In Singapore, where temperatures are rising at twice the global average, there is a real fear that extreme heat could make the affluent city-state uninhabitable.
That urgency has led to a government push for solutions. With the help of high-tech developments, including a mobile cart that measures radiation, researchers on the island are now trying to address urban heat through a program that the government said could be a model for other countries.
The program is aiming to build a computer model of Singapore, which would allow policymakers to analyze the effectiveness of heat mitigation measures.
Researchers say Singapore’s geographical position in Southeast Asia makes it a good model for others, particularly nations in the tropics. Situated near the Equator, the island has an average of 84 percent humidity and year-round temperatures that hover around 88 degrees Fahrenheit.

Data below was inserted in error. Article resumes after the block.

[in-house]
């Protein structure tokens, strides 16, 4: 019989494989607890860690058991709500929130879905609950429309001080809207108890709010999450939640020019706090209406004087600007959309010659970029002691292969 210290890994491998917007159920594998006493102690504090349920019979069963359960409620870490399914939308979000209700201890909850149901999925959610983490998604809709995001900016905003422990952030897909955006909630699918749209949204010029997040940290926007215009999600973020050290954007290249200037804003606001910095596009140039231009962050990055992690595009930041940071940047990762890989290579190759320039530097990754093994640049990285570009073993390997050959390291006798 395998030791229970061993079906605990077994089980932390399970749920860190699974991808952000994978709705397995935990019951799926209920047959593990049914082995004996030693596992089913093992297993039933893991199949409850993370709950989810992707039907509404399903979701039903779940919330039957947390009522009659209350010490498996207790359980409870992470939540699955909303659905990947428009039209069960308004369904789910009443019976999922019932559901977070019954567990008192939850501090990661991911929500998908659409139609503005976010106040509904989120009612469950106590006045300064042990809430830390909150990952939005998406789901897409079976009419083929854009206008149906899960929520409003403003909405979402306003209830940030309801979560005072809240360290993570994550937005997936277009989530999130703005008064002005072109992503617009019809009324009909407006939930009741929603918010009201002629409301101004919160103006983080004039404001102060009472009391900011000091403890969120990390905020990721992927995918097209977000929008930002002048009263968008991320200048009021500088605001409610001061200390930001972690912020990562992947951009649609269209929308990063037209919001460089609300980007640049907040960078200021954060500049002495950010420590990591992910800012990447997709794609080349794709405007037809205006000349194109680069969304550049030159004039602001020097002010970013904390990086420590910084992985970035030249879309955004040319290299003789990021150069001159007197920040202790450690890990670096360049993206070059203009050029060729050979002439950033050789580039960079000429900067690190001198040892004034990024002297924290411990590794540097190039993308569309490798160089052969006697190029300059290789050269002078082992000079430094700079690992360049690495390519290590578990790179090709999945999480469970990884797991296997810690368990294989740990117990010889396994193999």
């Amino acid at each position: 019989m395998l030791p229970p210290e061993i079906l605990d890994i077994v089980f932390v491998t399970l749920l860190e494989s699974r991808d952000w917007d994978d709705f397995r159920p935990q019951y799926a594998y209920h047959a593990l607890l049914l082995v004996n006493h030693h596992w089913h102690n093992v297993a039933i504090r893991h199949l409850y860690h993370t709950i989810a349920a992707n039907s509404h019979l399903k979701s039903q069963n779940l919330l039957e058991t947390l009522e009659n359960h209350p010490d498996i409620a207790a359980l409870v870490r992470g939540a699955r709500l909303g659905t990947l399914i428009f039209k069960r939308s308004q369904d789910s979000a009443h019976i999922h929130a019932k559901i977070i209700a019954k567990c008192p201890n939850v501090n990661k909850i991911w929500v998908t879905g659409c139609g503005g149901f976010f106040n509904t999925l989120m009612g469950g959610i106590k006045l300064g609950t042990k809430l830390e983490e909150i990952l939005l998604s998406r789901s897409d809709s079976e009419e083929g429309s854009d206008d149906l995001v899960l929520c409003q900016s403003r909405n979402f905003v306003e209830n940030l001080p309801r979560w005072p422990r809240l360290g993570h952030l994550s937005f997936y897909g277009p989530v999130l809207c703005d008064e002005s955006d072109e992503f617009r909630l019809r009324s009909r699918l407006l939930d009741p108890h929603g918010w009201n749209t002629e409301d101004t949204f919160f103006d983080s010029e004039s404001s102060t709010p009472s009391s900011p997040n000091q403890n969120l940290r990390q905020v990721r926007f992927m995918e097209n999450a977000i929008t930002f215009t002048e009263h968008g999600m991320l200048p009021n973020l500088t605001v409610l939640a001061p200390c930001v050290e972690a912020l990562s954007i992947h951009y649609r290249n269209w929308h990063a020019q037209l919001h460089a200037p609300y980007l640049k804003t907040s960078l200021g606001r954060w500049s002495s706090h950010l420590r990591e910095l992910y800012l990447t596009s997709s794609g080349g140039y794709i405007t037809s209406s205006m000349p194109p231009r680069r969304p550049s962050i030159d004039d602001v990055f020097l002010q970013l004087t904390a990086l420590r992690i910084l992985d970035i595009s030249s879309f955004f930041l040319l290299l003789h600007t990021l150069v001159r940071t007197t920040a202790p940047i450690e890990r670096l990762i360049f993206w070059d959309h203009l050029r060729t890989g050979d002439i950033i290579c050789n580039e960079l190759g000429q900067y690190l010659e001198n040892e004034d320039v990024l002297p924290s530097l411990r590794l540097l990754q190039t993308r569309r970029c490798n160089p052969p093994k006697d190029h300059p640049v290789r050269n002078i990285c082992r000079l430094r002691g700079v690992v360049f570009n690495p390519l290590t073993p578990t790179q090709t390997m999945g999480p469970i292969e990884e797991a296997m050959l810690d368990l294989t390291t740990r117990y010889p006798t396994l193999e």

Data: A climate change study predicted that Singapore’s daily average temperature could rise between 35 degrees and 40 degrees Fahrenheit toward the end of this century.
What’s next: Singapore has planted 388,000 trees toward a goal of one million trees by 2030. “The prevailing hypothesis now is that the presence or absence of shade in a place like Singapore is the critical determinant in adjusting to heat exposure,” Winston Chow, a climate researcher, said.